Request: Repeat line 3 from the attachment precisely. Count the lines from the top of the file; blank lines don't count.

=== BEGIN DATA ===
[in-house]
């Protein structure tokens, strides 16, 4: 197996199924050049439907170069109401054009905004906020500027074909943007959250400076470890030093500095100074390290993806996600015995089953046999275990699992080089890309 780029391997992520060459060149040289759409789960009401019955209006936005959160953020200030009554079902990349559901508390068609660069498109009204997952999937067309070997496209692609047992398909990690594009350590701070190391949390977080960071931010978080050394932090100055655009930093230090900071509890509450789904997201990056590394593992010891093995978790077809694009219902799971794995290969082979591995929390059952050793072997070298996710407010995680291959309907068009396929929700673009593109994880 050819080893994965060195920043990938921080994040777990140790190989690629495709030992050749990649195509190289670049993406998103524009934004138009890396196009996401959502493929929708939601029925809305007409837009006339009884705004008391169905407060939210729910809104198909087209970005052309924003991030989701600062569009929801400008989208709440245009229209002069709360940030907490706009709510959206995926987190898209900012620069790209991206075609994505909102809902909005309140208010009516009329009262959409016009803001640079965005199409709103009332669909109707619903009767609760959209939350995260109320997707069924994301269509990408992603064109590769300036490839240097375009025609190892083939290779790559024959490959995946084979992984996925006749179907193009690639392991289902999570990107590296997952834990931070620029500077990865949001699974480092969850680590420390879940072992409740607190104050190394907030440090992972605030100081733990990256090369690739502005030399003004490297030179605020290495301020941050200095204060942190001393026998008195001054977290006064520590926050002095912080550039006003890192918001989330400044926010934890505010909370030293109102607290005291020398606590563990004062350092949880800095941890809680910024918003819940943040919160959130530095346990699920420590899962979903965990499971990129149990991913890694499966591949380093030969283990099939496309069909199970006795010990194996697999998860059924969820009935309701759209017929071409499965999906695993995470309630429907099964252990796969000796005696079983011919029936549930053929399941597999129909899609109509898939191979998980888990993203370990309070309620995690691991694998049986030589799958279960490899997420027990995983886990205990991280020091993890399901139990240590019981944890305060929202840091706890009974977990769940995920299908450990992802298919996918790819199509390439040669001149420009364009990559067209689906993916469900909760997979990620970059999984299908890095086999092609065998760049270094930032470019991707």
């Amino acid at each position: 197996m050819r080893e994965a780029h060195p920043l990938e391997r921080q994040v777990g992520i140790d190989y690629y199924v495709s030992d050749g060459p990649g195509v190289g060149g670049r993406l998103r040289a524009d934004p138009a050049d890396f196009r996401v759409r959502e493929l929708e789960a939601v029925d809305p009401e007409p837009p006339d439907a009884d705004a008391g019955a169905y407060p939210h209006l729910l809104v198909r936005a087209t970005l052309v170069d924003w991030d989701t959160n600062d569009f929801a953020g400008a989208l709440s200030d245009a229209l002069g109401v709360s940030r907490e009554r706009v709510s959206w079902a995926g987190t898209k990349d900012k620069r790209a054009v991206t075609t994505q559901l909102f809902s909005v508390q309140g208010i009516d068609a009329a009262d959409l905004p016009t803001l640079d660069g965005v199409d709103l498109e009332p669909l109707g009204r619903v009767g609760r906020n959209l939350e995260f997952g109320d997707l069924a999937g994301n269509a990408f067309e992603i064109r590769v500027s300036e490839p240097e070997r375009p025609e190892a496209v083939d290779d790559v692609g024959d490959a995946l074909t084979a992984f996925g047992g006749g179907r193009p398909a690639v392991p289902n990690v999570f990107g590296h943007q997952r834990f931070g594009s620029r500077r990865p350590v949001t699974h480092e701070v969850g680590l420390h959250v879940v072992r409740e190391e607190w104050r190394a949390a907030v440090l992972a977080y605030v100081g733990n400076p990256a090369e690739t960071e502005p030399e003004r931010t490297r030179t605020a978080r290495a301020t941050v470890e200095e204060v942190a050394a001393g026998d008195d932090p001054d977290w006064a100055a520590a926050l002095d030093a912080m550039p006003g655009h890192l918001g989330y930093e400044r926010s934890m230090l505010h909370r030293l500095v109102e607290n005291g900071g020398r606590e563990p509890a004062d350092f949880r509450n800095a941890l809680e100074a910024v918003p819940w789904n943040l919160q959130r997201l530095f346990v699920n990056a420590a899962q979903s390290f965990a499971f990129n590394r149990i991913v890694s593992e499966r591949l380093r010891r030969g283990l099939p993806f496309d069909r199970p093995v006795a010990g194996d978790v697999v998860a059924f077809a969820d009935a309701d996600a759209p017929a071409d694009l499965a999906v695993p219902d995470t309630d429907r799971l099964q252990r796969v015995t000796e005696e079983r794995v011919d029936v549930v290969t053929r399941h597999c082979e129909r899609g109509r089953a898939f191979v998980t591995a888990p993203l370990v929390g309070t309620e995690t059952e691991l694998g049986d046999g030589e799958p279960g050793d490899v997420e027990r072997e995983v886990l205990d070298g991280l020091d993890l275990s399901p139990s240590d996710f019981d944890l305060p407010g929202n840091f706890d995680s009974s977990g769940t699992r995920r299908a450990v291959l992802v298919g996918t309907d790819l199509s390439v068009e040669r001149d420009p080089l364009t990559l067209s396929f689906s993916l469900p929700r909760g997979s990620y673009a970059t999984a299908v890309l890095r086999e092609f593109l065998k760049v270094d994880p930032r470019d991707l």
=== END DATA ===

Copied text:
């Amino acid at each position: 197996m050819r080893e994965a780029h060195p920043l990938e391997r921080q994040v777990g992520i140790d190989y690629y199924v495709s030992d050749g060459p990649g195509v190289g060149g670049r993406l998103r040289a524009d934004p138009a050049d890396f196009r996401v759409r959502e493929l929708e789960a939601v029925d809305p009401e007409p837009p006339d439907a009884d705004a008391g019955a169905y407060p939210h209006l729910l809104v198909r936005a087209t970005l052309v170069d924003w991030d989701t959160n600062d569009f929801a953020g400008a989208l709440s200030d245009a229209l002069g109401v709360s940030r907490e009554r706009v709510s959206w079902a995926g987190t898209k990349d900012k620069r790209a054009v991206t075609t994505q559901l909102f809902s909005v508390q309140g208010i009516d068609a009329a009262d959409l905004p016009t803001l640079d660069g965005v199409d709103l498109e009332p669909l109707g009204r619903v009767g609760r906020n959209l939350e995260f997952g109320d997707l069924a999937g994301n269509a990408f067309e992603i064109r590769v500027s300036e490839p240097e070997r375009p025609e190892a496209v083939d290779d790559v692609g024959d490959a995946l074909t084979a992984f996925g047992g006749g179907r193009p398909a690639v392991p289902n990690v999570f990107g590296h943007q997952r834990f931070g594009s620029r500077r990865p350590v949001t699974h480092e701070v969850g680590l420390h959250v879940v072992r409740e190391e607190w104050r190394a949390a907030v440090l992972a977080y605030v100081g733990n400076p990256a090369e690739t960071e502005p030399e003004r931010t490297r030179t605020a978080r290495a301020t941050v470890e200095e204060v942190a050394a001393g026998d008195d932090p001054d977290w006064a100055a520590a926050l002095d030093a912080m550039p006003g655009h890192l918001g989330y930093e400044r926010s934890m230090l505010h909370r030293l500095v109102e607290n005291g900071g020398r606590e563990p509890a004062d350092f949880r509450n800095a941890l809680e100074a910024v918003p819940w789904n943040l919160q959130r997201l530095f346990v699920n990056a420590a899962q979903s390290f965990a499971f990129n590394r149990i991913v890694s593992e499966r591949l380093r010891r030969g283990l099939p993806f496309d069909r199970p093995v006795a010990g194996d978790v697999v998860a059924f077809a969820d009935a309701d996600a759209p017929a071409d694009l499965a999906v695993p219902d995470t309630d429907r799971l099964q252990r796969v015995t000796e005696e079983r794995v011919d029936v549930v290969t053929r399941h597999c082979e129909r899609g109509r089953a898939f191979v998980t591995a888990p993203l370990v929390g309070t309620e995690t059952e691991l694998g049986d046999g030589e799958p279960g050793d490899v997420e027990r072997e995983v886990l205990d070298g991280l020091d993890l275990s399901p139990s240590d996710f019981d944890l305060p407010g929202n840091f706890d995680s009974s977990g769940t699992r995920r299908a450990v291959l992802v298919g996918t309907d790819l199509s390439v068009e040669r001149d420009p080089l364009t990559l067209s396929f689906s993916l469900p929700r909760g997979s990620y673009a970059t999984a299908v890309l890095r086999e092609f593109l065998k760049v270094d994880p930032r470019d991707l």